How often is the data refreshed? How often are we challenging the assumptions behind the pricing and inventory decisions? What about group sales or the length of negotiated contracts with corporate or governmental users? A lot of variables are in play these days. For example, who imagined that our Revenue Managers would be factoring in rooms being kept out of active inventory as often as has occurred during the pandemic due to limited staffing and other factors?
The Importance of a Sales Culture
As noted, it became quite evident even early on in the pandemic that cutting expenses was never going to be enough to claw back operating stability and a reasonable balance of expenses and revenues. Yes, we worked aggressively in this regard, especially with personnel practices, as we employed programs to temper the impact of actual or potential reductions in staff and expanded the concept of cross-training and shared shifts.
Thus, as aggressively as we worked in pursuing cost savings and more efficient operations, including new ways of communicating with and responding to guest needs, so we have in finding ways to generate more revenue. We have to be realistic, even hospitality organizations that prided themselves on possessing a strong "sales culture" have been severely tested in recent days. All of us need to step up our efforts at building a highly effective, self-sustaining sales culture that permeates the organization.
One key to this effort is to involve the entire hospitality team in sales; making sure that all team members actually understand a hospitality organization's revenue strategy and have the training to properly execute that given strategy. Also, have every member of the Revenue Team involved in gathering, reviewing and, as far as possible, analyzing the information gathered.
Furthermore, we must be deeply involved in the local marketplace, understanding who is doing business locally and knowing well our core customers. Today, that includes everything from reading old-fashioned bulletin boards in the local grocery or hardware store and participating in resumed community activities like sports clubs or parent-teacher groups to monitoring social media activity. Our goals: reach targeted audiences and identify new ones; then, develop new value propositions for these guests.
For example, the pandemic has opened new horizons in the way we package and sell rooms. Examples include work from home folks taking a break from their routine and "renting" a hotel room as limited-stay office space. We also saw families that were able to take a mini-drive to vacation, even while their children were learning remotely from the hotel room while school was in session.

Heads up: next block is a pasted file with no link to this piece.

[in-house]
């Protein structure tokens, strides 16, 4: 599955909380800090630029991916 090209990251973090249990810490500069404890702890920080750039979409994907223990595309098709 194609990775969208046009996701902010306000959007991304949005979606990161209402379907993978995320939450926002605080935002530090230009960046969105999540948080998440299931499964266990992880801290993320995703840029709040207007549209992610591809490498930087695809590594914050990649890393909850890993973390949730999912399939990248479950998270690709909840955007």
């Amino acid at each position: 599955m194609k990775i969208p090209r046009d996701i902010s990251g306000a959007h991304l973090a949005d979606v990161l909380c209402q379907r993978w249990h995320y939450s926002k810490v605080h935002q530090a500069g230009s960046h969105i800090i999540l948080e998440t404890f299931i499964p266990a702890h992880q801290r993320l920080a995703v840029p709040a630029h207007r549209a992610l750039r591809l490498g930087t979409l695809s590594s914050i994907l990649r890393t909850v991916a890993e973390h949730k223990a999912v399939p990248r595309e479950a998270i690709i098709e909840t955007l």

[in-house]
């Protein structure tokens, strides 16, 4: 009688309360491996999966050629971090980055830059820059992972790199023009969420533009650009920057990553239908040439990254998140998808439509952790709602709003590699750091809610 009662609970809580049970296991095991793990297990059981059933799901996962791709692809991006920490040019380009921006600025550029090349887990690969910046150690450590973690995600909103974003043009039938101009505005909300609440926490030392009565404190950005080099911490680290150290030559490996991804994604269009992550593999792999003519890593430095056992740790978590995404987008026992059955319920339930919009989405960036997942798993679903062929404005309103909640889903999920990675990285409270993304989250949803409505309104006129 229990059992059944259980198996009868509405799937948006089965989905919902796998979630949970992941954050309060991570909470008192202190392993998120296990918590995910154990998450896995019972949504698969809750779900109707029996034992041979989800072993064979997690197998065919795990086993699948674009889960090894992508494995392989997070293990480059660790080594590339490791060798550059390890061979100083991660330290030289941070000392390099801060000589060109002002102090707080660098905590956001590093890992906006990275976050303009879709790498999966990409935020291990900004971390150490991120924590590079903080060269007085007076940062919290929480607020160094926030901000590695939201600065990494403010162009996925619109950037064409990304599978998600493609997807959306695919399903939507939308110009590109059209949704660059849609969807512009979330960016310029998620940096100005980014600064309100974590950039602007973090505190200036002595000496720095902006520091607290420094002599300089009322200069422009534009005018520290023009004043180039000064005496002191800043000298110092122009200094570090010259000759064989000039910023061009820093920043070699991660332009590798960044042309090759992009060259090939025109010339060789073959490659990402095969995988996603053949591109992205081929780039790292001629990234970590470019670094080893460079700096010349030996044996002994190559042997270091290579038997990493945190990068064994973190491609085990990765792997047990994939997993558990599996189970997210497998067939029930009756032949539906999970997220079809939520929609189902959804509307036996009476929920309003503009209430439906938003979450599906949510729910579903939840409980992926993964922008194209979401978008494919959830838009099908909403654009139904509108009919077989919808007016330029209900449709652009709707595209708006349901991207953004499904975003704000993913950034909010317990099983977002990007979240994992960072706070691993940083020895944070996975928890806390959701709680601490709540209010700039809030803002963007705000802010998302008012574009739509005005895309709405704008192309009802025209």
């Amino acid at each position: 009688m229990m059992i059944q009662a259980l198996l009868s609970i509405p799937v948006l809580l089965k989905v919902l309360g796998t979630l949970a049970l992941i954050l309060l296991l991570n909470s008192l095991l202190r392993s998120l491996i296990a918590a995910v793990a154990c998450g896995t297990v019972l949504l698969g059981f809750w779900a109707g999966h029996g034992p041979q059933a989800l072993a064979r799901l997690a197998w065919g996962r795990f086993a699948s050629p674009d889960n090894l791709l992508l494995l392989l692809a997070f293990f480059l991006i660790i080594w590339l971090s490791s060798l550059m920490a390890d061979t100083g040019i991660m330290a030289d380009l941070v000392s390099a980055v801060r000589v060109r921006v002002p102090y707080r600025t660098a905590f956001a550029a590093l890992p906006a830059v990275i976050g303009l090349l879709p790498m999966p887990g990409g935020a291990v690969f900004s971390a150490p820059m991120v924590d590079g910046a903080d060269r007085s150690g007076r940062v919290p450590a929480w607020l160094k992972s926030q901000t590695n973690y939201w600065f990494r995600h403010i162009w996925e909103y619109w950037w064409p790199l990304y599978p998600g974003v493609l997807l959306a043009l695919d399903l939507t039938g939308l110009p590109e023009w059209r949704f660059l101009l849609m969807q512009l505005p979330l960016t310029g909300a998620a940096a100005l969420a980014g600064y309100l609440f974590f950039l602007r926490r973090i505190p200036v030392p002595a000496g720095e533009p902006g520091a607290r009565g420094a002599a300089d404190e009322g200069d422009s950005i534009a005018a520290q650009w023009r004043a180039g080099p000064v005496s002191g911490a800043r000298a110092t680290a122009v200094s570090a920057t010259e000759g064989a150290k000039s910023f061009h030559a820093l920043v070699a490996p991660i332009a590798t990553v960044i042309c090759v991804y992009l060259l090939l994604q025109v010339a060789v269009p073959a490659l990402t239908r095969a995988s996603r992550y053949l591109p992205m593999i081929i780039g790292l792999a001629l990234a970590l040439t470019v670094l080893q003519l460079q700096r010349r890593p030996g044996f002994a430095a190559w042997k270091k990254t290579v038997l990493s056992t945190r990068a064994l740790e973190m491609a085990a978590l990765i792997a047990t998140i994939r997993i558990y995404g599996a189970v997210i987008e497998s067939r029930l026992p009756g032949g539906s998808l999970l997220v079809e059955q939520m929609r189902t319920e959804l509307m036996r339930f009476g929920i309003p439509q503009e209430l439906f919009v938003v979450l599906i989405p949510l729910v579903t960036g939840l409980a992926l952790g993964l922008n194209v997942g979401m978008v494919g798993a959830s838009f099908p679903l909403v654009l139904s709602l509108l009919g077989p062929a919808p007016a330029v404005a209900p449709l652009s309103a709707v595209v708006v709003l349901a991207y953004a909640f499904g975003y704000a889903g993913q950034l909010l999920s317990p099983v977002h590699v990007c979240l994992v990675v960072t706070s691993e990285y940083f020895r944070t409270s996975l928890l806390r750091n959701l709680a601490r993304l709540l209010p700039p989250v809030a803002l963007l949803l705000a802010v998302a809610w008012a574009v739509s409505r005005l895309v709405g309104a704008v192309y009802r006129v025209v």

In both of these cases, the quality of the property's broadband connection is an important factor in guest satisfaction. Hotels are also hosting first responders, training sessions that would otherwise have been held at a corporate headquarters or formal training center, and atypical groups like those quarantining from their families for safety. Many properties have also adopted relaxed pet accommodation policies during the pandemic.
As we build that Sales Culture within a hospitality organization, we will improve our teamwork, ensuring that every staff member has a role in this process, which instills confidence in one's decision-making abilities. We will learn to be nimble and not panic when presented with a novel marketplace situation or other bump in the road. We should also not be afraid to question the recommendations offered up by our artificial intelligence programs, modifying them as needed based on our local knowledge and experience.
At the same time, the philosophy we have discussed promotes an important role for Revenue Managers as teachers, helping explain the overall discipline of revenue management, the data collection principles, and underlying assumptions to colleagues. No one wishes to experience what we have been through so far with the pandemic. However, in responding as we have, we have demonstrated our resilience, the value of our training and our leadership skills, while, overall, we have reinvigorated ourselves in many ways. Importantly, revenue mangers have an important role in preserving and expanding upon this newfound Sales Culture by helping us recognize any existing challenges and keeping our teams focused on core competitive conditions and strategies.
When appropriate, we should also recognize, communicate, and celebrate our successes throughout our organization. For, ultimately, every staff member is responsible for the success of any hotel. They are the individuals who must create the atmosphere of hospitality that makes guests want to return to any given property and to tell fellow travelers how wonderful is that hotel. With the full team devoted to the guiding philosophy, the hotel will truly be successful.
Remember, as serious as recent days have seemed, we must still have fun in what we do, for this is the hospitality business.